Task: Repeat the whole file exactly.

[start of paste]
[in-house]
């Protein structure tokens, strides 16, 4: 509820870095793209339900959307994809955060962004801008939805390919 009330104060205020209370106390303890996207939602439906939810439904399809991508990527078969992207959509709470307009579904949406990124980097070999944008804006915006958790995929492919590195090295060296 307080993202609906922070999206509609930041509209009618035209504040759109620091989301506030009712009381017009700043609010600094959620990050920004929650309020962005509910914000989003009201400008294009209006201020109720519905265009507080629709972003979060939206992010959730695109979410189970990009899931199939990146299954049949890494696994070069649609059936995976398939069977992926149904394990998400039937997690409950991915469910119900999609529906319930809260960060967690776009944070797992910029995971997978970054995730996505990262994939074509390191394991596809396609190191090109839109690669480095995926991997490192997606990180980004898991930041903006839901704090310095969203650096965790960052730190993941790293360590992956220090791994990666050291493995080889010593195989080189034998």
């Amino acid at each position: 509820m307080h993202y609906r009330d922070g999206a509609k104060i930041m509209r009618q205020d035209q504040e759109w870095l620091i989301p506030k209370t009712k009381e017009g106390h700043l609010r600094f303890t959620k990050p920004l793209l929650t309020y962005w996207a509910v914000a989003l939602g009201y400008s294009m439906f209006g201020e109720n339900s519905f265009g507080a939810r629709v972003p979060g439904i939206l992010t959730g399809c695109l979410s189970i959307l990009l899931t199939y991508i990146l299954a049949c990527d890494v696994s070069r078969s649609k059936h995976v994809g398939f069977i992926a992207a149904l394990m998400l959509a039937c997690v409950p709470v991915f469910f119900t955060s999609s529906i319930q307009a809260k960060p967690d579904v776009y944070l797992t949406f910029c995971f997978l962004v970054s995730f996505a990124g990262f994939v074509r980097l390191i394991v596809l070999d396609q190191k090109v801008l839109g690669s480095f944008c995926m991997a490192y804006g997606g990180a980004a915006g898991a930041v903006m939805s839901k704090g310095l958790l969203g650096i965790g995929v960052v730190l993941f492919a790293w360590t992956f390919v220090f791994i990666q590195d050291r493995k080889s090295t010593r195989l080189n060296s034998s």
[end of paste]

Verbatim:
[in-house]
């Protein structure tokens, strides 16, 4: 509820870095793209339900959307994809955060962004801008939805390919 009330104060205020209370106390303890996207939602439906939810439904399809991508990527078969992207959509709470307009579904949406990124980097070999944008804006915006958790995929492919590195090295060296 307080993202609906922070999206509609930041509209009618035209504040759109620091989301506030009712009381017009700043609010600094959620990050920004929650309020962005509910914000989003009201400008294009209006201020109720519905265009507080629709972003979060939206992010959730695109979410189970990009899931199939990146299954049949890494696994070069649609059936995976398939069977992926149904394990998400039937997690409950991915469910119900999609529906319930809260960060967690776009944070797992910029995971997978970054995730996505990262994939074509390191394991596809396609190191090109839109690669480095995926991997490192997606990180980004898991930041903006839901704090310095969203650096965790960052730190993941790293360590992956220090791994990666050291493995080889010593195989080189034998």
């Amino acid at each position: 509820m307080h993202y609906r009330d922070g999206a509609k104060i930041m509209r009618q205020d035209q504040e759109w870095l620091i989301p506030k209370t009712k009381e017009g106390h700043l609010r600094f303890t959620k990050p920004l793209l929650t309020y962005w996207a509910v914000a989003l939602g009201y400008s294009m439906f209006g201020e109720n339900s519905f265009g507080a939810r629709v972003p979060g439904i939206l992010t959730g399809c695109l979410s189970i959307l990009l899931t199939y991508i990146l299954a049949c990527d890494v696994s070069r078969s649609k059936h995976v994809g398939f069977i992926a992207a149904l394990m998400l959509a039937c997690v409950p709470v991915f469910f119900t955060s999609s529906i319930q307009a809260k960060p967690d579904v776009y944070l797992t949406f910029c995971f997978l962004v970054s995730f996505a990124g990262f994939v074509r980097l390191i394991v596809l070999d396609q190191k090109v801008l839109g690669s480095f944008c995926m991997a490192y804006g997606g990180a980004a915006g898991a930041v903006m939805s839901k704090g310095l958790l969203g650096i965790g995929v960052v730190l993941f492919a790293w360590t992956f390919v220090f791994i990666q590195d050291r493995k080889s090295t010593r195989l080189n060296s034998s």